Last Summer Ian Schreiber, an experienced video games programmer and designer, held an online game design course. The course proved to be quite popular with over 600 participants taking part in the experimental course.
There is no information available currently regarding whether Schreiber will be conducting another Game Design course during the coming months however, for all those that are interested, the course lessons from last Summer are now available via PDF here for all to download.
Have you ever got a point in any project that you are working on whether it be a new game or an assignment where you start to lose faith in the project?
May be it’s not turning out how you expected or wanted it to be and you’re starting to doubt that it was ever a good idea in the first place. Everyone gets into this state of mind at one point or another. The trick is to ride through this state if the project is really worth it or to learn know when to quit that project, learn from your mistakes and move on. Continue reading
A wide variety of colours are available for use when presenting information. But what are the best colours to use to appropriately present your information. The truth is that this cannot be answered simply. It all depends on your audience.
There are a few options you can use when deciding what colours to use when designing your game’s menus and screens: Either: dark text on a light background; light text on a light background; light text on a dark background or dark text on a dark background.
Black and white Vs Colour
The majority of current generation console games use colour to attract their chosen demographic and convey the type of environment that their game is based within. Although using colour can convey a lot of information to the player just by looking at it, some games chose to restrict their colour palletes to black and white only. Some games do this to create a more old-fashioned feel to the game like in old films before colour crept into every type of media we have.
Colour is a very powerful thing. From a young age we are taught to associate colours with certain feelings, thoughts and meanings, even subconsciously. In games, designers use these associations to connect with the player and communicate with them subconsciously telling them that i.e. their health is getting low. By choosing to colour health green when the players health is between 75% – 100% in the health meter, and slowly changing to red when the health decreases from 75%, this will tell the player that when their health level is green this is ‘good’ and when it’s red that this is bad.
What is a Game Design Document?
A Game Design Document (GDD) is a fully comprehensive, constantly evolving document that details every aspect of a specific game so that the team knows everything about how to create the game.
Who creates this document?
The responsibility of creating the GDD falls to the Lead designer on the project, however, it is very important that the entire team has some input into the various sections. After all, input from programmers for the Technical section would be extremely useful as they will have a greater insight into this section than the designer.
How long does it have to be?
The length of a GDD will depend entirely on the project being developed. Some can be 400-600 pages long but it is possible to write a concise GDD with 50-100 pages. The length may also depend on the intellectual property (IP). If the IP is original, then a longer document may be required in order to detail all aspects of the game for the first time for clarification for the rest of the team, but if you are developing for an existing IP or a sequel the GDD may be significantly shorter as most of the details would already have been defined in the previous game’s GDD.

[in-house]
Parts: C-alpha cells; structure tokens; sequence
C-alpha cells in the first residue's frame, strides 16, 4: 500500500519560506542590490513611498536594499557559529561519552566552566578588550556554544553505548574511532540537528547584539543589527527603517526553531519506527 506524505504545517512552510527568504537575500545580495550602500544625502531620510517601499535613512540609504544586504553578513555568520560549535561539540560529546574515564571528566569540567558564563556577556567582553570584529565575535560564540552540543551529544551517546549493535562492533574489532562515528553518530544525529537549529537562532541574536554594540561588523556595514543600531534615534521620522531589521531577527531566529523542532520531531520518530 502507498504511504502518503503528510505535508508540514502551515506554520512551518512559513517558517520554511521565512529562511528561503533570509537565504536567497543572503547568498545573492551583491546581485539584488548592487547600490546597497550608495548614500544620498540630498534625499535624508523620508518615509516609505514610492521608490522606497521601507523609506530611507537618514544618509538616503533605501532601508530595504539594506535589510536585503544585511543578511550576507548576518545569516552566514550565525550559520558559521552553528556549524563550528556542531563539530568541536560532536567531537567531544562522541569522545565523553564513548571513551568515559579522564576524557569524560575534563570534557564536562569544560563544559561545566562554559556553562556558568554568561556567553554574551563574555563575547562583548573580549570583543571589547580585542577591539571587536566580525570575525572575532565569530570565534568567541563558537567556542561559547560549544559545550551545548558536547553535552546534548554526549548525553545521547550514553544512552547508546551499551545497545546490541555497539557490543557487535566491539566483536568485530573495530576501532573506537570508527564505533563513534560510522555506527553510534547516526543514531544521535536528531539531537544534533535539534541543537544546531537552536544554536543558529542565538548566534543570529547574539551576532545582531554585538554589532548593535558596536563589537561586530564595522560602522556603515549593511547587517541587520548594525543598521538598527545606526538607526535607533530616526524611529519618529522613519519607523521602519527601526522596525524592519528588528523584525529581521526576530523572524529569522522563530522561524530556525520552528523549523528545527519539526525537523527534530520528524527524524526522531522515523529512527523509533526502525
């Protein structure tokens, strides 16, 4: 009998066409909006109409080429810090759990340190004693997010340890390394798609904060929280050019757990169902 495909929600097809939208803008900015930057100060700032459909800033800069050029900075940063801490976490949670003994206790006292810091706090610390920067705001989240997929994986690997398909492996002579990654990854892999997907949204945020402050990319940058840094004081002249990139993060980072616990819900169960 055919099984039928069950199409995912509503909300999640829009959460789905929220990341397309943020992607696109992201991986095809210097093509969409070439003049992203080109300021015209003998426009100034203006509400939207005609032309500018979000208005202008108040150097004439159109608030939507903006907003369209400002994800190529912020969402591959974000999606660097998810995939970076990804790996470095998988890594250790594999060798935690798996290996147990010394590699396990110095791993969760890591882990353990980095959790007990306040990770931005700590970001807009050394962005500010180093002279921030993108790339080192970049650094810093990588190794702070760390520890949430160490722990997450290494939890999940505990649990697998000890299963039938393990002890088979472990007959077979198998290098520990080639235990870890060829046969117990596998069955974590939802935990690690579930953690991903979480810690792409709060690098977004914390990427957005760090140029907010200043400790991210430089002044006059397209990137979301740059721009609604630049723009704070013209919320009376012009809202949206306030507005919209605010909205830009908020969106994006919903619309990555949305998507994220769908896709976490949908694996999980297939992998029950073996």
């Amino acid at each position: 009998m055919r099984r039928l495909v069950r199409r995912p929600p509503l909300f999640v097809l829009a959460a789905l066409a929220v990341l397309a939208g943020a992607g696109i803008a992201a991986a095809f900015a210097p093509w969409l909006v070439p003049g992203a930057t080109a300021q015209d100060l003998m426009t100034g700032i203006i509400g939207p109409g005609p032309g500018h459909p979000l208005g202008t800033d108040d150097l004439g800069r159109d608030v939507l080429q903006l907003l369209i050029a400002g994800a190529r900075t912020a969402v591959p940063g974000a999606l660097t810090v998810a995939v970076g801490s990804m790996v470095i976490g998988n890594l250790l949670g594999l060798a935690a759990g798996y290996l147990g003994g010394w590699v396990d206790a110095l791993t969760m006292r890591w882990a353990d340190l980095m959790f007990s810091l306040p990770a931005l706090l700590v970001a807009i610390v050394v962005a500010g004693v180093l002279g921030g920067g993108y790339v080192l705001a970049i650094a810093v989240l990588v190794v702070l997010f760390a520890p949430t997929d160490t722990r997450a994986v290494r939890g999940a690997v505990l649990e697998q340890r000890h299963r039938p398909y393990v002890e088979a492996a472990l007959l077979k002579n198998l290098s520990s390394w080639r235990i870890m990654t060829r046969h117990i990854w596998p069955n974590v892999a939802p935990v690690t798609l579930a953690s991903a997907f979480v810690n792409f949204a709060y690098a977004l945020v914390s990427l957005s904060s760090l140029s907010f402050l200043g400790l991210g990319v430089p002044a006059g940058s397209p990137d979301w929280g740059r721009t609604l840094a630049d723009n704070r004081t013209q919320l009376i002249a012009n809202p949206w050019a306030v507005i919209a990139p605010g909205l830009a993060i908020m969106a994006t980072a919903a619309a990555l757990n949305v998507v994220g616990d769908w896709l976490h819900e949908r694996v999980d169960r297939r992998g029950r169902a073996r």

The advice given over this series of few articles will help you to find more time in the day in order to improve your portfolio and your skills, how to use that time effectively and make sure you produce complete projects. By the end of this article you will understand the importance of focusing on one project at a time and how working towards milestones will help you complete projects.
One Project at a Time…
I, like most who have been a student at one point in time, get used to working on multiple projects at once. Mainly due to the fact that we take more than one subject during one term so obviously we’ll have to juggle our time and split our focus in order to work on these different projects. But is this the way to approach developing skills for your portfolio? If you work full-time or don’t have the time to dedicate eight hours a day to the development of your portfolio you may think that by working on multiple projects at once will help you learn new skills and produce multiple projects quickly. But what you’re actually doing is starting a number of projects that won’t get your full attention, so you won’t be learning a lot of new skills and worse than that, you’ll have a number of unfinished projects that probably won’t ever get completed.
So how do you avoid this in order to effectively learn new skills and produce complete projects? Focus on one project at a time. It seems simple and it is, but many people still don’t take use this method. I admit, in the past I’ve even been bad at sticking to this rule, but over the past three months I have focused on working on one project and (to my amazement) not only have I nearly got a finished project developed but I’ve learned a lot about the game development process and how to use a new tool as well. Continue reading
For those who have an idea about which area of the games industry you want to progress into but are not sure what roles exist within them I have made a list of the jobs which exist in different areas. If you think I’ve missed some out comment on this post and I’ll update the original list.